Semantic technologies at work

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highlights the use of semantic technologies to facilitate and empower semantic interoperability

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Semantic technologies at work

  1. 1. Semantic technologies at work: The interoperability perspective A talk by Yannis Kalfoglou at Wednesday, 22 nd August 2007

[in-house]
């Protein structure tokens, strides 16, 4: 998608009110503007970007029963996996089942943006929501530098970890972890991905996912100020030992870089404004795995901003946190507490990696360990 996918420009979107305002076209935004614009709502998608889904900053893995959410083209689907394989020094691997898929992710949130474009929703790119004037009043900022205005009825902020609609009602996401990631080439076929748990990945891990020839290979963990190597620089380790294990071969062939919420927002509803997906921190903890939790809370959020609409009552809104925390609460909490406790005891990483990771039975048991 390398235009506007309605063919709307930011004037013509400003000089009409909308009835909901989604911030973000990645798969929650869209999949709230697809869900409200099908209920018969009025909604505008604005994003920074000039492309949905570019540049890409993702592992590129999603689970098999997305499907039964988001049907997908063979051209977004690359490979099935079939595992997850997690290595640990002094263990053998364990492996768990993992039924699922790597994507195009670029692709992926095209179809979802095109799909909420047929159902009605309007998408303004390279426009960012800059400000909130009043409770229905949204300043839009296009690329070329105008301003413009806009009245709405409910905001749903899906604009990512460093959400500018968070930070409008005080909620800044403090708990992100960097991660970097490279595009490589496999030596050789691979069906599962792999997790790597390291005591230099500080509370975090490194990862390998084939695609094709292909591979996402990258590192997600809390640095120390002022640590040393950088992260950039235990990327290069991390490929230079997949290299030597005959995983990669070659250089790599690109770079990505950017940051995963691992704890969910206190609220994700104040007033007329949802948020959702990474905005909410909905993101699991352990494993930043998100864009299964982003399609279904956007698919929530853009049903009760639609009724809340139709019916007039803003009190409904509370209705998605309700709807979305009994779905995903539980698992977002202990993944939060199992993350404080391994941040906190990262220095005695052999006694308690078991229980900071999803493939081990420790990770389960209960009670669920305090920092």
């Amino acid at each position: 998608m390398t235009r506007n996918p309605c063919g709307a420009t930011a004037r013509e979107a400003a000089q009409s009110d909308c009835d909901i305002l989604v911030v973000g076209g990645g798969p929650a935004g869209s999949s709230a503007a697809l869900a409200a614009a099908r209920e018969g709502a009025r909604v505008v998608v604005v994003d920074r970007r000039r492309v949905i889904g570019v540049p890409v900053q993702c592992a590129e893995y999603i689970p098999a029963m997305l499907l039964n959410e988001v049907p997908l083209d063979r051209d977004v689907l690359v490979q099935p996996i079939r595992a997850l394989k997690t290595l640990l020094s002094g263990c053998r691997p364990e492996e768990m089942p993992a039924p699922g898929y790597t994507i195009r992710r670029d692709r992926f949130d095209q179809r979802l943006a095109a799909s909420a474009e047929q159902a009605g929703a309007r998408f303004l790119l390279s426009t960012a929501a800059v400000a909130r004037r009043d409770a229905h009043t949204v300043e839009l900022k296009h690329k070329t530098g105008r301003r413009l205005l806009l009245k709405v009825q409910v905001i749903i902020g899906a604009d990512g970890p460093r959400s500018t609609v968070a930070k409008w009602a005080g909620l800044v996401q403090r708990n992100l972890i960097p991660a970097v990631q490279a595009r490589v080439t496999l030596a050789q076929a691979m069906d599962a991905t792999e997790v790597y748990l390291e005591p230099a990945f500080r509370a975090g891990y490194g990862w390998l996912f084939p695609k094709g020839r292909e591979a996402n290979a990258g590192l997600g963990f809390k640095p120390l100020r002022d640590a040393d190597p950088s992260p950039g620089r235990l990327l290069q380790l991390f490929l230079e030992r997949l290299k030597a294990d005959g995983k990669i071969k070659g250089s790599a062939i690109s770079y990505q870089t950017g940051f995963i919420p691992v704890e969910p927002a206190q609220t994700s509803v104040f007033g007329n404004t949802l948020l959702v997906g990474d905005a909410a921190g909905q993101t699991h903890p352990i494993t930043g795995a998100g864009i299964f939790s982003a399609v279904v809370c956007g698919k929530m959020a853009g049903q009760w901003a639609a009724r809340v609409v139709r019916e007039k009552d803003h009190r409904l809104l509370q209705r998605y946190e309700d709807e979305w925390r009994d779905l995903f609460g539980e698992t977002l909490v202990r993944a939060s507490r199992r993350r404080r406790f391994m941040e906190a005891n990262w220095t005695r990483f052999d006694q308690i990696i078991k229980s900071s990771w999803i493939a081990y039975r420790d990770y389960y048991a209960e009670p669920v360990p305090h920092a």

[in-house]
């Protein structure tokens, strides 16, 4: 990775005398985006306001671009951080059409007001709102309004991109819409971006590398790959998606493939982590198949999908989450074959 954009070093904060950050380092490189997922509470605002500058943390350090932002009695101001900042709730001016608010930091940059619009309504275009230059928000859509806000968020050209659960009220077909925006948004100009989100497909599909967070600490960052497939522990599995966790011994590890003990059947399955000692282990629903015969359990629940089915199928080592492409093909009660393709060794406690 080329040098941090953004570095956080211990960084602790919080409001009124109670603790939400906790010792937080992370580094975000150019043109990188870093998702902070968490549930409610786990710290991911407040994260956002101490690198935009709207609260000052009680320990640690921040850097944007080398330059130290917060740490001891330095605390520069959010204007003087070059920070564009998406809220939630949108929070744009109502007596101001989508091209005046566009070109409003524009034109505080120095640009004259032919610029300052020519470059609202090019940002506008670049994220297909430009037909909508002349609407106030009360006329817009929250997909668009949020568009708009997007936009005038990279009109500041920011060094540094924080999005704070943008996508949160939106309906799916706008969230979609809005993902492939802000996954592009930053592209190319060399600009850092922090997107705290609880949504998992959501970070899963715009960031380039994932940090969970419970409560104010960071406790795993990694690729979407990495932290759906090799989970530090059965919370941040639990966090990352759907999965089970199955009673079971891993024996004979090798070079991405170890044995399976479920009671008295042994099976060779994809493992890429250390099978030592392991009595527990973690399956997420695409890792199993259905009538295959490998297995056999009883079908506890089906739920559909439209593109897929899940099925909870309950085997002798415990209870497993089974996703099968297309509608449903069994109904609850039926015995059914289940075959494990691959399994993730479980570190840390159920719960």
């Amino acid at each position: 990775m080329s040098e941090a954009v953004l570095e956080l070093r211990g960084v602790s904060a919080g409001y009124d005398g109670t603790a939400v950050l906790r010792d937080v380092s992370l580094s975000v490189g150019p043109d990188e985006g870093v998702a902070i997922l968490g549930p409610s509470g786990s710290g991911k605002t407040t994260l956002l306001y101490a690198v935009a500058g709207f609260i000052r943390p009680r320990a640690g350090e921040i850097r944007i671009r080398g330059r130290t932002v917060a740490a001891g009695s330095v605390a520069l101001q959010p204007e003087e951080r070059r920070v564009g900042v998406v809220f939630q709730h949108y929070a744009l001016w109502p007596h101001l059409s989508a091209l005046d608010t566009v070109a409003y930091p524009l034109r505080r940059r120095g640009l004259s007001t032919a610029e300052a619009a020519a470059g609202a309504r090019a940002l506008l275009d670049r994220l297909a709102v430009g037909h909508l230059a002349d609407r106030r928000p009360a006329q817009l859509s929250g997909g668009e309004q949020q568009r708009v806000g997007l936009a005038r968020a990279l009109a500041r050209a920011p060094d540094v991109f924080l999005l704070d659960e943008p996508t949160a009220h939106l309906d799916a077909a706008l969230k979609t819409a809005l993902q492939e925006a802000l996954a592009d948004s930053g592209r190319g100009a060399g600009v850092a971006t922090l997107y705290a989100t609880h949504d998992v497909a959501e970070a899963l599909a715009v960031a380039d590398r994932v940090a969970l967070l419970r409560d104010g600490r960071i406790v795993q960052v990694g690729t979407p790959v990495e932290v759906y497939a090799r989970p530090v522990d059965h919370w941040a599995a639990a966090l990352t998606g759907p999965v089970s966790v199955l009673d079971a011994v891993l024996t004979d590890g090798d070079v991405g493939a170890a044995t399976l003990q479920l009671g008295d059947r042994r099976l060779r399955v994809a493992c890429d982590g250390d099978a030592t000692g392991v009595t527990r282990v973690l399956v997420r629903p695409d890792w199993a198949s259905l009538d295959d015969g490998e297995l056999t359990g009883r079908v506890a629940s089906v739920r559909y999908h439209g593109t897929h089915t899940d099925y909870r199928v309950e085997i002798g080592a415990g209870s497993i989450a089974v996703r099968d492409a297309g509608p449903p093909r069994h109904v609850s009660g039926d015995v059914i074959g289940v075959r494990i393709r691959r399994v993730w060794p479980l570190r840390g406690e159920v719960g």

2. 2. Overview <ul><li>Emergence ( and maturity of ) semantic technologies </li></ul><ul><ul><li>from the academic silos to industrial settings </li></ul></ul><ul><ul><li>Semantic Web and Web 2.0 drivers </li></ul></ul><ul><li>Interoperability as a key enabling technology </li></ul><ul><ul><li>business incentives </li></ul></ul><ul><ul><li>semantic interoperability </li></ul></ul><ul><ul><li>application areas </li></ul></ul><ul><li>Using semantic technologies for interoperability </li></ul><ul><ul><li>ontology mapping </li></ul></ul><ul><ul><ul><li>IF-Map method and tool </li></ul></ul></ul><ul><ul><ul><li>CROSI framework, API and CMS system </li></ul></ul></ul><ul><ul><li>progressive ontology coordination </li></ul></ul><ul><li>Exemplar scenarios and applications </li></ul><ul><ul><li>academic organisational structures alignment </li></ul></ul><ul><ul><ul><li>Enabling inter-organisational interoperability </li></ul></ul></ul><ul><ul><li>e-Government units alignment </li></ul></ul><ul><ul><ul><li>Enabling information exchange and collaborative processes </li></ul></ul></ul><ul><ul><li>bioinformatics terminologies alignment </li></ul></ul><ul><ul><ul><li>Enabling consensus building </li></ul></ul></ul><ul><ul><li>emergency response services terminology disambiguation </li></ul></ul><ul><ul><ul><li>Enactment of collaborative services and information discovery </li></ul></ul></ul><ul><li>Issues </li></ul><ul><ul><li>STs adoption </li></ul></ul><ul><ul><li>Interoperability in other domains (mobile web 2.0) </li></ul></ul>Semantic technologies Interoperability Using STs Experiences Issues 2/14